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Good Reason - Conjunctions

Quiz playing is a wonderful way to increase your knowledge of English as a Second Language. Remember that all of our ESL quizzes have titles that are both friendly and technical at the same time… In the case of this quiz you might like to tell your friends about “Good Reason” but no doubt your teachers will talk about the “Conjunctions quiz”! If you hear a technical term and you want to find a quiz about the subject then just look through the list of quiz titles until you find what you need.

This 'Good reason' quiz will test you on conjunctions.

Sentences can be much more interesting if they link two clauses with a words such as 'because', 'although' or 'despite', to explain more of the circumstances of a main action.

We hope you will have 'good reason' to be glad you have practised conjunctions!

  1. Pick the answer that offers the most clear, sensible and accurate English.
    Mr Roberts will not be coming into the office for the rest of this week ... ... he has a bad cold.
    The cold is the reason for his absence; we could have made this link with 'since' or 'as', or (less likely) 'while'.
  2. Pick the answer that offers the most clear, sensible and accurate English.
    ' ... ... the sun is shining, the weather does not feel particularly warm.'
    The two facts we are given seem to contradict one another, so 'although' is needed here.
  3. Pick the answer that offers the most clear, sensible and accurate English.
    'You cannot really concentrate on your work if you are doing it ... ... texting someone on your phone or I-pad'.
    'Doing one thing while doing another' may suggest that they go well together; or, as in this case, that they do not. (One might enjoy refreshments while watching a cricket match, for instance.)
    'During' should be followed by a noun (or noun-group, or pronoun) rather than a full clause containing a verb.
  4. Pick the answer that offers the most clear, sensible and accurate English.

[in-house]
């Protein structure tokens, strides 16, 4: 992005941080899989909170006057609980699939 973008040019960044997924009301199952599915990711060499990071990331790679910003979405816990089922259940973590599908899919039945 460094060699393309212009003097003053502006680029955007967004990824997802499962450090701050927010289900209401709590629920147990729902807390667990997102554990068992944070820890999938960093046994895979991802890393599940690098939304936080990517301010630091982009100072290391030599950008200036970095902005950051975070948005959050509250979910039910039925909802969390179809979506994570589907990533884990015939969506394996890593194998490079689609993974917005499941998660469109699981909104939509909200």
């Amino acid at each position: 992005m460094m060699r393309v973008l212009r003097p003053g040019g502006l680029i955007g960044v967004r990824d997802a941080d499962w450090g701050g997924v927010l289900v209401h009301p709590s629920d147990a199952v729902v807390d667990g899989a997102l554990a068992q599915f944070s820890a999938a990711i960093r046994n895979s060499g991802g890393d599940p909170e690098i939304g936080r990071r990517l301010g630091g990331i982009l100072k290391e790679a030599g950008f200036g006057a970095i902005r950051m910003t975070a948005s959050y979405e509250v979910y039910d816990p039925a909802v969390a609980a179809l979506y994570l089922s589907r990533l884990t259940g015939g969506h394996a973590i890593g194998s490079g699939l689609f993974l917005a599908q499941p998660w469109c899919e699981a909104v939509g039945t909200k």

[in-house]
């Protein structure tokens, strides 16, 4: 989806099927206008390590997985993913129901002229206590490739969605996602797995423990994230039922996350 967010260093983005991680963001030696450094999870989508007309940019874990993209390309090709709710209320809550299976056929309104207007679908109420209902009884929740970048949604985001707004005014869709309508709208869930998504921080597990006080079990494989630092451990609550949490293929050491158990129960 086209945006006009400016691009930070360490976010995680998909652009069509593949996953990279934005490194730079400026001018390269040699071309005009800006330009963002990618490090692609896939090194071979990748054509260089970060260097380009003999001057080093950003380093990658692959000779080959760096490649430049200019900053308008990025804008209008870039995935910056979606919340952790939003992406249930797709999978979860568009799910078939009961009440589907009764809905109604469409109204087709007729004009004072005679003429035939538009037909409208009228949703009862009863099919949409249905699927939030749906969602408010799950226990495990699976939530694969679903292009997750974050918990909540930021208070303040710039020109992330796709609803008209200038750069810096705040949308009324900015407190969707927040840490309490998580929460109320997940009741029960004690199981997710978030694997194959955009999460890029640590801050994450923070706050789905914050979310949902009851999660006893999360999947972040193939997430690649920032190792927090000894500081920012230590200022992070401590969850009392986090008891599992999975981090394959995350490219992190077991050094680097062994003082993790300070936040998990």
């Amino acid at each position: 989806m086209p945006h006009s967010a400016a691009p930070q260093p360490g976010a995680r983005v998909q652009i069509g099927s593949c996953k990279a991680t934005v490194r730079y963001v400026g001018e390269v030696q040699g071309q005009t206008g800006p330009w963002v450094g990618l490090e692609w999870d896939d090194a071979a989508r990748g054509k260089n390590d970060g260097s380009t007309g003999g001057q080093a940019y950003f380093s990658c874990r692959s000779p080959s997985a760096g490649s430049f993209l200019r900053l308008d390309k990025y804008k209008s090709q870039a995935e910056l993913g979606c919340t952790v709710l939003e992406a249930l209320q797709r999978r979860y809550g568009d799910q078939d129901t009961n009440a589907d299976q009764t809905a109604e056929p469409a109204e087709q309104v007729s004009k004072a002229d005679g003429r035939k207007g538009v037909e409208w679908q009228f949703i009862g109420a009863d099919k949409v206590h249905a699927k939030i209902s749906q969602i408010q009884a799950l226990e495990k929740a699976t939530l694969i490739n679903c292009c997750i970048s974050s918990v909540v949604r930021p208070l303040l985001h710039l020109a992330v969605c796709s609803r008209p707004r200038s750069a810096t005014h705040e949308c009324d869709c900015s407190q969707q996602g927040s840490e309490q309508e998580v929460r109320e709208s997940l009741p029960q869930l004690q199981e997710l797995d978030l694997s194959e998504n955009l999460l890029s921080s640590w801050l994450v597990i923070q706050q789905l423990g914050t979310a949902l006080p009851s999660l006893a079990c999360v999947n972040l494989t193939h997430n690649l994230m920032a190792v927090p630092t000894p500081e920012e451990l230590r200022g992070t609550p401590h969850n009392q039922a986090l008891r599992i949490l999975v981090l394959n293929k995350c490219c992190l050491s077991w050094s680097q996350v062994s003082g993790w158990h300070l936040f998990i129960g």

'We never did manage to find that country pub you recommended, ... ... the sketch-map you drew for us.'
    We could also say 'in spite of' ; but either version should only be followed by a noun or noun-phrase, rather than a full clause.
  5. Pick the answer that offers the most clear, sensible and accurate English.
    ' ... ... you start the car, please make sure you check the condition of the tyres and their pressure.'
    The 'before ... ' clause itself can come on the front or the back of the sentence. In such a case as this, where you are effectively warning people, it makes sense to define the circumstances first ~ 'before' you go on to consider what may follow!
  6. Pick the answer that offers the most clear, sensible and accurate English.
    ' ... ... he had finished the beer, he started on the wine.'
    'When' or 'once' would have been other ways to start this sentence in a similar sense.
    An 'after ...' (or similar) clause can also go on the back of a sentence, if it makes just as good sense to put it there.
  7. Pick the answer that offers the most clear, sensible and accurate English.
    'I wouldn't go anywhere near that side of the town ... ... you value your personal safety.'
    In this case the shortest Answer made the clearest sense!
    'While' might have been another possible word here, but it carries a slight sense that some other time may come when people are not so worried about keeping safe.
  8. Pick the answer that offers the most clear, sensible and accurate English.
    'We've heard nothing further from him ... ... he went home to Hong Kong.'
    Answers 1 or 3 might make sense in certain circumstances (1: he has not been in contact because he is not in Europe any more; 2: he promised us he would make contact from the Far East, but for some reason he has not managed to do it) ... but No.4 is the most likely. It suggests that some time has passed, but you are still expecting him to make contact.
  9. Pick the answer that offers the most clear, sensible and accurate English.
    'These days it can be quite hard to spend time beyond the reach of other people ~ by phone and e-mail ~ ... ... you travel in the world.'
    This is not quite the same type of 'join' as most of the others, but it seemed to us to belong comfortably in this context.
  10. Pick the answer that offers the most clear, sensible and accurate English.
    ... ... this is the final Question of the Quiz, we hope you will continue to enjoy spotting, and making your own, compound sentences ~ now that you know how.
    Please don't let the end of the Quiz stop you discovering, and using, these!

Author: Ian Miles

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